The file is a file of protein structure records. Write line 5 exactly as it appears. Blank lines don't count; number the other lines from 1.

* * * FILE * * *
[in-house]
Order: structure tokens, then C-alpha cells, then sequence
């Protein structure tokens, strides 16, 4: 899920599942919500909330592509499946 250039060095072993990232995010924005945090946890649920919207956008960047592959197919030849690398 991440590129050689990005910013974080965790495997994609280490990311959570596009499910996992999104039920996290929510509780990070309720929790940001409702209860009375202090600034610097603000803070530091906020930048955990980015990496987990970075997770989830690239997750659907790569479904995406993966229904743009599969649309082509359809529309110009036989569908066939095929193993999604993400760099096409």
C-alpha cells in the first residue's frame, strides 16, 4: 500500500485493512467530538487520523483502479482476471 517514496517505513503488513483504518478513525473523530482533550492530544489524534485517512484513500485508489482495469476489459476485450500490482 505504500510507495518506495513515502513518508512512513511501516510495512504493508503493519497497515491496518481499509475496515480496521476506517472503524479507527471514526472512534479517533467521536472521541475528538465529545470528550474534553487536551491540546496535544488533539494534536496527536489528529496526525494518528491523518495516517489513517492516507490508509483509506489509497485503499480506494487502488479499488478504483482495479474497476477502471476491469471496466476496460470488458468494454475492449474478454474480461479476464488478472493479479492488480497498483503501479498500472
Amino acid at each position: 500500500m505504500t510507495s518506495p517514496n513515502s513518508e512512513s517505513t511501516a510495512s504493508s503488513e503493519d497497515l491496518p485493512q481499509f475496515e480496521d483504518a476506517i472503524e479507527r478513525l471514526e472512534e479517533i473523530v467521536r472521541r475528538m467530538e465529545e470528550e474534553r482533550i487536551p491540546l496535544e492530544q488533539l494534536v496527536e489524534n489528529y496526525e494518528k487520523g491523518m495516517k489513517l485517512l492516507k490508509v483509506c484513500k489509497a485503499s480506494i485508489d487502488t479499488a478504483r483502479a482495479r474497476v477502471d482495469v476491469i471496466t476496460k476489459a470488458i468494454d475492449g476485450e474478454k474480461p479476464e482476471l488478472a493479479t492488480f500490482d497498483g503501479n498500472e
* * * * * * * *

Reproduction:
Amino acid at each position: 500500500m505504500t510507495s518506495p517514496n513515502s513518508e512512513s517505513t511501516a510495512s504493508s503488513e503493519d497497515l491496518p485493512q481499509f475496515e480496521d483504518a476506517i472503524e479507527r478513525l471514526e472512534e479517533i473523530v467521536r472521541r475528538m467530538e465529545e470528550e474534553r482533550i487536551p491540546l496535544e492530544q488533539l494534536v496527536e489524534n489528529y496526525e494518528k487520523g491523518m495516517k489513517l485517512l492516507k490508509v483509506c484513500k489509497a485503499s480506494i485508489d487502488t479499488a478504483r483502479a482495479r474497476v477502471d482495469v476491469i471496466t476496460k476489459a470488458i468494454d475492449g476485450e474478454k474480461p479476464e482476471l488478472a493479479t492488480f500490482d497498483g503501479n498500472e